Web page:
White House introduces two gun-control measures

Vice President Biden speaks in the Roosevelt Room of the White House in Washington, 29 August 2013 Vice-President Joe Biden called the policy changes "straightforward" and "common sense"

The White House has announced two executive orders on gun control, after a failed legislative attempt to pass firearms regulations.

Vice-President Joe Biden announced that the administration would end the import of military surplus weapons.

The second order aims to stop criminals registering guns to corporations or trusts to dodge background checks.

The gun-control debate was revived as a gunman killed 20 schoolchildren in Connecticut last December.

Gun rights advocates said Thursday's White House measures to limit gun violence were "misdirected".

"This administration should get serious about prosecuting violent criminals who misuse guns and stop focusing its efforts on law-abiding gun owners," said Andrew Arulanandam, a spokesman for the National Rifle Association (NRA), America's largest gun lobby group.

'Very artful dodge'

The US will now deny requests to re-import military arms sold or donated to foreign countries by private entities, Mr Biden said.

About 250,000 of these kinds of guns have been brought back to the US since 2005. Under the new policy, there will be only a few exceptions, such as museums.

The White House has also proposed a rule to require people associated with corporations or trusts to undergo the same background checks if they want to register guns to those kinds of entities.

The Bureau of Alcohol, Tobacco, Firearms and Explosives (ATF) received more than 39,000 such requests in 2012. Mr Biden called the loophole a "very artful dodge".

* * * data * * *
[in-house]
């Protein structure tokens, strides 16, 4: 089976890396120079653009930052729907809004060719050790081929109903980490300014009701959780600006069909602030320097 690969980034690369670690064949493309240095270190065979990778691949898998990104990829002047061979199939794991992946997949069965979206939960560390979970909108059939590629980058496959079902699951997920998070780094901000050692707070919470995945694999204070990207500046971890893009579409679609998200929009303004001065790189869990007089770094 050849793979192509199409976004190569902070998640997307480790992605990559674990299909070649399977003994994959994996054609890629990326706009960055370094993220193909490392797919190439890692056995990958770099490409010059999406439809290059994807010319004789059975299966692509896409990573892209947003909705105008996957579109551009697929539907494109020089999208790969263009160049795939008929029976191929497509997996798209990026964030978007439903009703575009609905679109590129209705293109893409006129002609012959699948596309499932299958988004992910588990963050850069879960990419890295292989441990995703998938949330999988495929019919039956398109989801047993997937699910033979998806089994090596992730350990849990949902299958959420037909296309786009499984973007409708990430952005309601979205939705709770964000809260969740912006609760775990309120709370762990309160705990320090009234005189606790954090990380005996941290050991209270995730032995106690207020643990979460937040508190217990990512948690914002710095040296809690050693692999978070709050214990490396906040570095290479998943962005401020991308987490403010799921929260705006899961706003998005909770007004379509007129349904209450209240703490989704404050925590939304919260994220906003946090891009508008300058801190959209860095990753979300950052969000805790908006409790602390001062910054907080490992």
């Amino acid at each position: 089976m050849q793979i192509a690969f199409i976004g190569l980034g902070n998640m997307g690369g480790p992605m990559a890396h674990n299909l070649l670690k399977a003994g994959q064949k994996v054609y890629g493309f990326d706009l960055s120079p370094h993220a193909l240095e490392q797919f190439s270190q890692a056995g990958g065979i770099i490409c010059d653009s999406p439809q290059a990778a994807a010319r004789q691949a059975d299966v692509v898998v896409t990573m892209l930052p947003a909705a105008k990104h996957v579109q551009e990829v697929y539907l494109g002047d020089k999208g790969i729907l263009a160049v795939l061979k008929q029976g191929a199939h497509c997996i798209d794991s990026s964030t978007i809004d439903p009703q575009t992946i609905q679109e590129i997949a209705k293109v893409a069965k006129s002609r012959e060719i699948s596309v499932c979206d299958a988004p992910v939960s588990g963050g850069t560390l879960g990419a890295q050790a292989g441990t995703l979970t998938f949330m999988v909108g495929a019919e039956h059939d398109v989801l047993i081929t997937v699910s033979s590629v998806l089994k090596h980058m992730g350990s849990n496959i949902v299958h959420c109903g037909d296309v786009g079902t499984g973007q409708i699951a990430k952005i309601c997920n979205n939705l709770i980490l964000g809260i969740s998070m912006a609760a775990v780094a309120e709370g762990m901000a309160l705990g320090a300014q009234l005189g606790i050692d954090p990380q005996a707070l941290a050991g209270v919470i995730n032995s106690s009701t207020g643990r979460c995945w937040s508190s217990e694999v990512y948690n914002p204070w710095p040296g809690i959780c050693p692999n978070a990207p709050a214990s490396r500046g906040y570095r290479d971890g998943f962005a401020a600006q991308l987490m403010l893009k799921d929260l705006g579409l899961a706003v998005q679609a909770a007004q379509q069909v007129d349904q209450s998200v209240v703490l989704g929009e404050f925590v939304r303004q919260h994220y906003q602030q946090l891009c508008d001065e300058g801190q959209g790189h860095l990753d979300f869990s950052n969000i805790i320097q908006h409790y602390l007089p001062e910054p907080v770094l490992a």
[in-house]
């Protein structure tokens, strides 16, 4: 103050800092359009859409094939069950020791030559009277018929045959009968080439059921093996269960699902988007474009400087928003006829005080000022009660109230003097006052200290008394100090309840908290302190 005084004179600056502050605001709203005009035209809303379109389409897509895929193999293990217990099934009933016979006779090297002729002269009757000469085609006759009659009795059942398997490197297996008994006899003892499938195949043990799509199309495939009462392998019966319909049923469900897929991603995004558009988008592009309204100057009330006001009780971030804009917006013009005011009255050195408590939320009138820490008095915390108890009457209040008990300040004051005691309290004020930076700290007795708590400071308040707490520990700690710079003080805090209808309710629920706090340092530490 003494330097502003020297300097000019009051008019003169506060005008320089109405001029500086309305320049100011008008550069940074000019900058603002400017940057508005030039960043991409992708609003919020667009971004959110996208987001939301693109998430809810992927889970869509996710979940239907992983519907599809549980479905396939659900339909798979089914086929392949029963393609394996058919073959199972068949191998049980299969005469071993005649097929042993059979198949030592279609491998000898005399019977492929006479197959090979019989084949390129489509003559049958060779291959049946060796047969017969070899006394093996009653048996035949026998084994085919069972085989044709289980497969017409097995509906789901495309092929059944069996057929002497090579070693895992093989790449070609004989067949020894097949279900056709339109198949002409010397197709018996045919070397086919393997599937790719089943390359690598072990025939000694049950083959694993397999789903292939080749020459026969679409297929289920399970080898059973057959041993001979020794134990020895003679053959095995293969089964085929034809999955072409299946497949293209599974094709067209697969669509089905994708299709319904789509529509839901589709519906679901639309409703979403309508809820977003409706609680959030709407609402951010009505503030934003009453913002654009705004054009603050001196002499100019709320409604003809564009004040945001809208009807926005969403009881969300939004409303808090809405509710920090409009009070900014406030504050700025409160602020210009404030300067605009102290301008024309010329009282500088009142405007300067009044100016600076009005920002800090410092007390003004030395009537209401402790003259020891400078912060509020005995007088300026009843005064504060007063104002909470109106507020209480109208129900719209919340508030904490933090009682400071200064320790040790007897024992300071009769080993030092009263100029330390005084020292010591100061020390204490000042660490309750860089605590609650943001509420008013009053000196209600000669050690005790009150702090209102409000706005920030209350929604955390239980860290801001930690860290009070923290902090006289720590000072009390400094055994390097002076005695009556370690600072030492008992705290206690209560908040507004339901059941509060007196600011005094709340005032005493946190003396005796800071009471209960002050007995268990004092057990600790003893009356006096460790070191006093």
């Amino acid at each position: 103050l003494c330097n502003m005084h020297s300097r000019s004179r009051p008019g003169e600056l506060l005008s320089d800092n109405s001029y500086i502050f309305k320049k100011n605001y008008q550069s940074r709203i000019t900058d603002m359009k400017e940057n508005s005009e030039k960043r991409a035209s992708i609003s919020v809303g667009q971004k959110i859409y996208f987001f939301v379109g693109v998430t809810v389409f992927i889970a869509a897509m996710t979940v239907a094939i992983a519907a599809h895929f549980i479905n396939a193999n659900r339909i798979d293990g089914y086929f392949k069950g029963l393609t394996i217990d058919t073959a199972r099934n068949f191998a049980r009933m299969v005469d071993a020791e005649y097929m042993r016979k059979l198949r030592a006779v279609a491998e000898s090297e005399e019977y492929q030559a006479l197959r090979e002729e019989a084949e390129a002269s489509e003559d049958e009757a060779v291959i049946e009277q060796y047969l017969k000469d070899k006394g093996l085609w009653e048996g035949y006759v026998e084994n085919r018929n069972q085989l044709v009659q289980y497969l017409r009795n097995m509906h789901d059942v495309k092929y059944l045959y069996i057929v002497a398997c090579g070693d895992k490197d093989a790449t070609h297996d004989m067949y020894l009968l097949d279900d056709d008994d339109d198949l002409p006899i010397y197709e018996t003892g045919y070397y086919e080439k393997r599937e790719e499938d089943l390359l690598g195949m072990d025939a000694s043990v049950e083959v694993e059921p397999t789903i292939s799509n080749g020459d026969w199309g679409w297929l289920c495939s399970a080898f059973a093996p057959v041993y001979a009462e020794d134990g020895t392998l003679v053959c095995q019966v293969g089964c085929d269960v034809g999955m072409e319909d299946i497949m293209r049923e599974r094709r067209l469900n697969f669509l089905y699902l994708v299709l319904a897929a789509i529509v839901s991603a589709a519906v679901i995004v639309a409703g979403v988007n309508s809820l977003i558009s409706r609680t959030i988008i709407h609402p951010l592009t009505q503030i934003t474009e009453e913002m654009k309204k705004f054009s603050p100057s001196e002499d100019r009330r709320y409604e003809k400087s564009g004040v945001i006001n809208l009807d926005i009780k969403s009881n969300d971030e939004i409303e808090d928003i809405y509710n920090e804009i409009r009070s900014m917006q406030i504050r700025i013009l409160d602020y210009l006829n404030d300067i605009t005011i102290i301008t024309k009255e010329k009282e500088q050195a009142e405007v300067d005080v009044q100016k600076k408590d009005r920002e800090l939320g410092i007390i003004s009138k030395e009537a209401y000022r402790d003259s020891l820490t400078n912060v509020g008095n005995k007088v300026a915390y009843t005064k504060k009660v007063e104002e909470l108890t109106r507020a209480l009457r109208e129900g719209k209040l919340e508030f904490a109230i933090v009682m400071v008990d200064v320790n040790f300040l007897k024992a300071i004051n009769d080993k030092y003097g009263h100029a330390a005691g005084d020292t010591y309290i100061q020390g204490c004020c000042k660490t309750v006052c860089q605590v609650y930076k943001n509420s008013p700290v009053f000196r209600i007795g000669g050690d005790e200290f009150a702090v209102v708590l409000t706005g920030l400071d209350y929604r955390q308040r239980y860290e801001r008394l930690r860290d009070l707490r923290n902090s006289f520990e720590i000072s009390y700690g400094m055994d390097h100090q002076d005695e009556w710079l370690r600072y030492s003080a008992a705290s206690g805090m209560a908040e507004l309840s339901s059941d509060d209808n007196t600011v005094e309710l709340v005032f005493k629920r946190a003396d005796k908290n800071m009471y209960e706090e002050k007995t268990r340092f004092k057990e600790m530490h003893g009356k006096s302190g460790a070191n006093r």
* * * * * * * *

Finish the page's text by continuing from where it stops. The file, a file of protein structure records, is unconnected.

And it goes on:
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He announced the moves during a swearing-in ceremony for Todd Jones to serve as the head of the ATF.

Mr Jones's confirmation to the post comes after six years of political wrangling to fill the leadership of the agency.

A move to enact some gun control legislation failed in the US Senate four months ago, amid heavy lobbying by the NRA.

Mr Biden has claimed that a handful of lawmakers who opposed expanded background checks on gun-buyers have told him privately they have changed their minds, though the White House has not named any such officials.

Before the failure of a gun-control package that included expanded background checks, President Obama in January outlined 23 executive orders that his administration could take without congressional approval.

With Mr Jones's confirmation, the White House has completed or made progress on all but one of the 23 items.

Efforts to require insurers to cover mental health at similar levels to general medical benefit have not yet been fruitful.

The White House said it was committed to making that happen by the end of 2013.

Sweeping regulation, however, including any ban on certain assault-style weapons, can only be taken up by Congress.

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